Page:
Tuesday, February 26, 2013

The Sourdough Rendezvous

When we were choosing which weekend to go up and try to see the Northern Lights, we selected this particular weekend, because it was the weekend of the Sourdough Rendezvous, Whitehorse's annual cabin fever festival.

I wasn't entirely sure what to expect.  Whatever I expected, I should have probably downsized expectations.  Because, as previously mentioned, the place is small.  Part of the Rendezvous included the International Snow Sculpting Challenge, and I think there were something like 7 entries.  (And that included "Alaska" and "United States" as two separate entries -- Alaska was under its own flag -- a fact which probably says a hell of a lot about how Alaska, and Canadians living nearby, perceive it in relation to the rest of the U.S.)

And yet (and yes, there are pictures coming), the actual snow sculptures were really quite nifty.  The competition was lacking in entries, but it wasn't lacking in quality.

There was a tent with a stage and performers (who were late getting on stage and did their sound check right there in front of everyone -- noboby cared, it was warm in there).  There were various variety acts, the crowning of the Queen (as well as the selection of one "Sourdough Sam"), and, shortly after the Queen and her court are announced, they play the local high school in a Teens vs. Queens hockey match.

There were a few booths set up selling food.  Before we even got to the Rendezvous, I told Margret I'd buy her something "onna stick," confident that this would, in fact, be on the menu.  It was.  (Pork, as it turned out.)

I have to admit, though, that what I was most interested in were the competitions.  Like Speed-Sawing and Hatchet-Throwing.  The whole thing was incredibly good-natured, with a crowd standing around.  (Don't stand behind the hatchet-throwing target.  Really.  I saw two hatchets fly past the little safety net back there during the practice throws.)  And everyone cheered everyone else on, especially the folks who'd never sawed a block of wood or thrown a hatchet before.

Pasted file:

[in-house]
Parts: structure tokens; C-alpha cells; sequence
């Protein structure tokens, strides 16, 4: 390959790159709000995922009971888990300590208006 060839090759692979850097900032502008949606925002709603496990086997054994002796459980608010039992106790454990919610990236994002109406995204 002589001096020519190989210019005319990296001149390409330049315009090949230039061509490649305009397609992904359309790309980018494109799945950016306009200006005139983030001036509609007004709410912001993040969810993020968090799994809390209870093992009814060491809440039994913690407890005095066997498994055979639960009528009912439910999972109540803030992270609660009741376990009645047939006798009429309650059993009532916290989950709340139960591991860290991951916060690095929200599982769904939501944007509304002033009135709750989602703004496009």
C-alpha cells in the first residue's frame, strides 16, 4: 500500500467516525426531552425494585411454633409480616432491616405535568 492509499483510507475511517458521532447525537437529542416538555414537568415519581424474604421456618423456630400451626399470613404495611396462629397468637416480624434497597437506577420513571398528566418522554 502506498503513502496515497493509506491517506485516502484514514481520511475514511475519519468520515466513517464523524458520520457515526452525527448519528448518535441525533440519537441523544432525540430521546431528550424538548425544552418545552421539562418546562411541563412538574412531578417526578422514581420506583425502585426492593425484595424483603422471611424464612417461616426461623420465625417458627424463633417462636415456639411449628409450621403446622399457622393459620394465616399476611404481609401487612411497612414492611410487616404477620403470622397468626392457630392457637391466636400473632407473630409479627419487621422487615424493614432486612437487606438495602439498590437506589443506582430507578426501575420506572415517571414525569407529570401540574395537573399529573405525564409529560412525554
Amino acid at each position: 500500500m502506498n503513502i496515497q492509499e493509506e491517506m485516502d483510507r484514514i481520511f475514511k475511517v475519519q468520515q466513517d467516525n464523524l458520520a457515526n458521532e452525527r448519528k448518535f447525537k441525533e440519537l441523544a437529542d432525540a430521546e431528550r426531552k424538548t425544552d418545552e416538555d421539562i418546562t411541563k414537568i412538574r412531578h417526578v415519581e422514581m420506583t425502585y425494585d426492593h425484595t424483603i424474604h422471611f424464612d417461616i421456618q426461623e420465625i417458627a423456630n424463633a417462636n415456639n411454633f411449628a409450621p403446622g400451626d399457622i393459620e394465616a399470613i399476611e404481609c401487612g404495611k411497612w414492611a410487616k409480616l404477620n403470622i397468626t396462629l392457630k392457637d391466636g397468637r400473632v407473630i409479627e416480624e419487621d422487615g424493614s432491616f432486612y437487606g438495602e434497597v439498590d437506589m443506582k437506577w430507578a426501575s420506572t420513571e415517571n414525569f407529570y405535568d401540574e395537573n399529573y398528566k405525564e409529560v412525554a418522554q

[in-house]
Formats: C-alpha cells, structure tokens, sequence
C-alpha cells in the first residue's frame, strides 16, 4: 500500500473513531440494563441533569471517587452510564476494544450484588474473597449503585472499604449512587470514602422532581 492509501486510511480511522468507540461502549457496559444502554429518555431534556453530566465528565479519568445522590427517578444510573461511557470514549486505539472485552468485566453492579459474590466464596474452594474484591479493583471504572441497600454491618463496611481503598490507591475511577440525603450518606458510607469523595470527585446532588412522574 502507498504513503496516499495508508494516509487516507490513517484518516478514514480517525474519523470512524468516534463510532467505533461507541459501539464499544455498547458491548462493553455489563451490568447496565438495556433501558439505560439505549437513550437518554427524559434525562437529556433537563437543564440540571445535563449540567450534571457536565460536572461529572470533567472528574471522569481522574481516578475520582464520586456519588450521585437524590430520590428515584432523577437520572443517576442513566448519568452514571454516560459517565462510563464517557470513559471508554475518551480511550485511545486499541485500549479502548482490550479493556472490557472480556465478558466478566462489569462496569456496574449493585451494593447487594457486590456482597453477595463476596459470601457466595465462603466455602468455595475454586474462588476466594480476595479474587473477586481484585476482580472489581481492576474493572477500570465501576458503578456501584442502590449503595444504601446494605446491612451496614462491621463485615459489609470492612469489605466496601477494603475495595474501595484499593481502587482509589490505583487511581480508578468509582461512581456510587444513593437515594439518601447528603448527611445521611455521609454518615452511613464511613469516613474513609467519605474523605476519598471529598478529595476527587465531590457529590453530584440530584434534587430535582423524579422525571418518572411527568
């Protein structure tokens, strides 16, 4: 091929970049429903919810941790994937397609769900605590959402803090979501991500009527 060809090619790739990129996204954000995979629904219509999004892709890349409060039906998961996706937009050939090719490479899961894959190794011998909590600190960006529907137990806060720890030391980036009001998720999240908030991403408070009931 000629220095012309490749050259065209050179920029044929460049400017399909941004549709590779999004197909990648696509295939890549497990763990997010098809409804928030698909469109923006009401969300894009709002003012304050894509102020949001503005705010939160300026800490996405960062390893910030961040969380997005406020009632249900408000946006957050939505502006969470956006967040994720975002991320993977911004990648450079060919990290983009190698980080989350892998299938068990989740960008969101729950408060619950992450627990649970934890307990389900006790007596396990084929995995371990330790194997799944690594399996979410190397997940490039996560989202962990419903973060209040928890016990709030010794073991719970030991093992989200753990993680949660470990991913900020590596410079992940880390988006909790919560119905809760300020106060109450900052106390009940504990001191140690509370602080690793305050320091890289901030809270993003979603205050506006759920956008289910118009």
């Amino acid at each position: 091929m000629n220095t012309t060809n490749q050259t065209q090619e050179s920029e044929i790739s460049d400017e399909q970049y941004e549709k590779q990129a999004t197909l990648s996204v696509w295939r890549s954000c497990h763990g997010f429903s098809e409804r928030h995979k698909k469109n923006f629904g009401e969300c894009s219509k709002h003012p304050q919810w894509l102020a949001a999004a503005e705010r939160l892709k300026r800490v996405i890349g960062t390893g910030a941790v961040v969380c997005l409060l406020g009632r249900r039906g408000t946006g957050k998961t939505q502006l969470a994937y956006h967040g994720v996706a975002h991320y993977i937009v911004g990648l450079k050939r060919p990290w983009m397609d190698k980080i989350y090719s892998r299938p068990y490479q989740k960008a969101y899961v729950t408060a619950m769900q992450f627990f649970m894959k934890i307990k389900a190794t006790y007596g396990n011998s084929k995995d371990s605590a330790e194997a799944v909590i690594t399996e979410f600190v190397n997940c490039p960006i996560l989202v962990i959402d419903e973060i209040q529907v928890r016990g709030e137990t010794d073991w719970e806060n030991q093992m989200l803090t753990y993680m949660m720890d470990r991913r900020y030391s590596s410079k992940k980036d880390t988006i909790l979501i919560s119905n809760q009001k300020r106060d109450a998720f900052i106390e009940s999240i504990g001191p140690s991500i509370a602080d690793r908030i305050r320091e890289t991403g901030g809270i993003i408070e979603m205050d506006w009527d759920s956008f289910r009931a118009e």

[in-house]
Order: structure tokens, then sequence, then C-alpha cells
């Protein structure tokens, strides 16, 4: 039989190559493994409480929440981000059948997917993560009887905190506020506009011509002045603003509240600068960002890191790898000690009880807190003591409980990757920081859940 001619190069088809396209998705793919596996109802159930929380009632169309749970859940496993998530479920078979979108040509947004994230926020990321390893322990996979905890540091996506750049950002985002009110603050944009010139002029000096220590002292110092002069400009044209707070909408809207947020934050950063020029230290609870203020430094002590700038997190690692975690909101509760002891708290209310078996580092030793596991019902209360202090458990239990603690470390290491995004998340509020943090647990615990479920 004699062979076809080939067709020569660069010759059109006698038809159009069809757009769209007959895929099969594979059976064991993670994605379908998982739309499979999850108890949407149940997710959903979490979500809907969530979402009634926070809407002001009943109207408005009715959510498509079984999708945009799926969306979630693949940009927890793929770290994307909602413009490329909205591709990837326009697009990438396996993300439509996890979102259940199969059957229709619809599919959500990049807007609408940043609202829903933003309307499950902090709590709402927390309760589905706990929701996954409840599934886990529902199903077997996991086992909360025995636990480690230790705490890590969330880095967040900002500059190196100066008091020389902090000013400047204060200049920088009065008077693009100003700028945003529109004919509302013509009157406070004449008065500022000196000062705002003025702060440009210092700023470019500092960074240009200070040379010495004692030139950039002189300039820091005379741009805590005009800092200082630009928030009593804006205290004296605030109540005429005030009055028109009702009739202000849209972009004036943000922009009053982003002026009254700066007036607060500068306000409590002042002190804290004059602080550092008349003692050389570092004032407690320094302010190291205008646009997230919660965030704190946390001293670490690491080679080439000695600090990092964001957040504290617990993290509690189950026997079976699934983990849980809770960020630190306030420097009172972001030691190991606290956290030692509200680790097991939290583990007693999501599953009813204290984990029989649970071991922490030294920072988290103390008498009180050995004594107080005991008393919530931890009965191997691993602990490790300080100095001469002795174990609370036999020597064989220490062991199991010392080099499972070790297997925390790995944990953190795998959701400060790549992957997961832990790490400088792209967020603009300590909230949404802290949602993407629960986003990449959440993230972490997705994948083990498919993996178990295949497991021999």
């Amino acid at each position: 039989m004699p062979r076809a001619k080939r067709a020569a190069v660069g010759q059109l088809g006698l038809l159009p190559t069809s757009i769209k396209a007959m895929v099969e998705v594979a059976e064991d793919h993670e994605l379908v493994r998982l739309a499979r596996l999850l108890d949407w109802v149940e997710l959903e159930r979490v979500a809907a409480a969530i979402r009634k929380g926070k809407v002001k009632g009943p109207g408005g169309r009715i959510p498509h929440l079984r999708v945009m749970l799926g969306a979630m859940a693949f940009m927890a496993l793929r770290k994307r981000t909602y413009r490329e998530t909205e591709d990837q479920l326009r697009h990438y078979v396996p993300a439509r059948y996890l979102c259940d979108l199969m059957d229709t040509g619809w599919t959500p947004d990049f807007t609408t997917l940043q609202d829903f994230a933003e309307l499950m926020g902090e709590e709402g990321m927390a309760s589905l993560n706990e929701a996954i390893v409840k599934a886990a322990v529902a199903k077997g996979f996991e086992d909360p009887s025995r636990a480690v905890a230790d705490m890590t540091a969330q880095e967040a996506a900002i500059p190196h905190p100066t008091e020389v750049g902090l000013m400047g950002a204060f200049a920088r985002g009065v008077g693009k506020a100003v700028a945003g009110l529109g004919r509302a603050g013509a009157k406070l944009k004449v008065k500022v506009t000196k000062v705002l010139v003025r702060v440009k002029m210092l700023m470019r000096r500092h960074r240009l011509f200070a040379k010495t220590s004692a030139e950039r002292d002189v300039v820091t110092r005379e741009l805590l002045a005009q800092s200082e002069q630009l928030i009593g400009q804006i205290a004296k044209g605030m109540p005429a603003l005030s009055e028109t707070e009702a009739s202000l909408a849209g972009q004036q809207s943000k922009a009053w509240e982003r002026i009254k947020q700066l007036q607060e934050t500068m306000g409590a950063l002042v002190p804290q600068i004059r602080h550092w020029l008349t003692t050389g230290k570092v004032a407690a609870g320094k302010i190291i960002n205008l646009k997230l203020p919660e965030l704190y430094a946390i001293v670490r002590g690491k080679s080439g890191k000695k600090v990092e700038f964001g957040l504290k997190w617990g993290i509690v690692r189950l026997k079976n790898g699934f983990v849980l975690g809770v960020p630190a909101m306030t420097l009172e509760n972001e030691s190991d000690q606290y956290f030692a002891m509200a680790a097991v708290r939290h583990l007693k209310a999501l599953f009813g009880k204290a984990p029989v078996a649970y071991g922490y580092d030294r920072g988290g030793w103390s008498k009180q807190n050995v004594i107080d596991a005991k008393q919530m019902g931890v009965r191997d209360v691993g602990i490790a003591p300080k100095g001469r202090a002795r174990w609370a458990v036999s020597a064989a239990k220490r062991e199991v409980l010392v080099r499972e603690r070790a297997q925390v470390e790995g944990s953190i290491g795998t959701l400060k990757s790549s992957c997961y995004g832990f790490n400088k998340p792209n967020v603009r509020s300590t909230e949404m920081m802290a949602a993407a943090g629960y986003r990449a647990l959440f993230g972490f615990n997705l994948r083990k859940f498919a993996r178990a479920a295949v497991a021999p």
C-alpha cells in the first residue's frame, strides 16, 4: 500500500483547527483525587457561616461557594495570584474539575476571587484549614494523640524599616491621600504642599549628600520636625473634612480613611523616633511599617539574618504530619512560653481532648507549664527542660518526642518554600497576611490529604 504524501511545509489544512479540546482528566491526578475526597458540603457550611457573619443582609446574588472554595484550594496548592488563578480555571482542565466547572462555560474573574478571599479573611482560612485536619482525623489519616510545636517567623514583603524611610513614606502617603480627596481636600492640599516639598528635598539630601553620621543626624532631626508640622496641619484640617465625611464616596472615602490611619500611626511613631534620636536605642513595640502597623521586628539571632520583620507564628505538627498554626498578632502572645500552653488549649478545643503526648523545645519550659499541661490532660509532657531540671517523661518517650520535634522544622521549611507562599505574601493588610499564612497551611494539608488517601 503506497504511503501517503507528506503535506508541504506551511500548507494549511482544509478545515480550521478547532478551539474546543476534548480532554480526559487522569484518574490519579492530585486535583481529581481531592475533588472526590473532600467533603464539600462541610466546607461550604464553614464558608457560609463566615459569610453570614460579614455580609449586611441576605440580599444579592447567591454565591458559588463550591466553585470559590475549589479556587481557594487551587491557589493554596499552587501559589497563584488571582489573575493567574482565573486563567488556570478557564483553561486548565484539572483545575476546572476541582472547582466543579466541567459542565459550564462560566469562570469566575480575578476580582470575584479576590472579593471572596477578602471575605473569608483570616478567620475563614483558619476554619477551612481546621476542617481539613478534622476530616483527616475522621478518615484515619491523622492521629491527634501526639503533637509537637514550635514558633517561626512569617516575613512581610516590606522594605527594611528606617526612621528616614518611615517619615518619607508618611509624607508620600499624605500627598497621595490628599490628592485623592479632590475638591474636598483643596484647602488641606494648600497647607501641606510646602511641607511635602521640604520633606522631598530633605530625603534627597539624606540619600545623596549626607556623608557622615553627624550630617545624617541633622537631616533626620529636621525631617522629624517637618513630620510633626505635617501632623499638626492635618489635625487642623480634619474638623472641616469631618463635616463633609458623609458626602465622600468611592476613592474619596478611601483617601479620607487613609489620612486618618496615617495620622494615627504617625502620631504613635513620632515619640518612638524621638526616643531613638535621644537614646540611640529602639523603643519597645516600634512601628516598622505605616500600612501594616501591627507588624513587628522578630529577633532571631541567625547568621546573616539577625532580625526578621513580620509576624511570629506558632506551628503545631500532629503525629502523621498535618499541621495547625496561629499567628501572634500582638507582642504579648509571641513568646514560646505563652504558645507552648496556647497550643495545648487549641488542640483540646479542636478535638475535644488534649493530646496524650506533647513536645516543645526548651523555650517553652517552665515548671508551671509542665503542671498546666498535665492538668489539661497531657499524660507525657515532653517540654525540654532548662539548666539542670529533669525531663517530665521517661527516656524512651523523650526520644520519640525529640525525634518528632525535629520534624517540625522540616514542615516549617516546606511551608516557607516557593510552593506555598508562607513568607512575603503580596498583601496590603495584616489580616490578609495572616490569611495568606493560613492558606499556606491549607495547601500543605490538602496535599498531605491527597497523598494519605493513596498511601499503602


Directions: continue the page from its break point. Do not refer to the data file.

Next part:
All that said, I think -- and Margret agrees with me on this one -- that my enduring memory of the Sourdough Rendezvous was when this one dude was taking practice hatchet throws, and the emcee made a comment about the dude being a "real Yukon man."  I pulled my eyes away from the target and over to said specimen of Yukoniness, to see that a rather large unclothed expanse had appeared between his (flannel) shirt and his pants, and the revealed backside skin was ... I'll just say he provided his own warmth in the winter.  And the furry fellow reacted not with embarrassment, but pride.

Over the weekend, I heard a lot of talk from locals about how Whitehorse used to be a real frontier town, but now it's just getting too civilized.  The Sourdough Rendezvous is Whitehorse's annual attempt to dig in its heels a bit against the inevitable march toward Starbucksification.  It's a celebration of the frontier spirit, the traditions that hold a community together, and the quirks that set it apart from everyone else.


peg said...

"Teens vs. Queens"?

Why, yes, I am 12.

Wil said...

Here it is almost April, but nary a peep. Are you Ok, gal?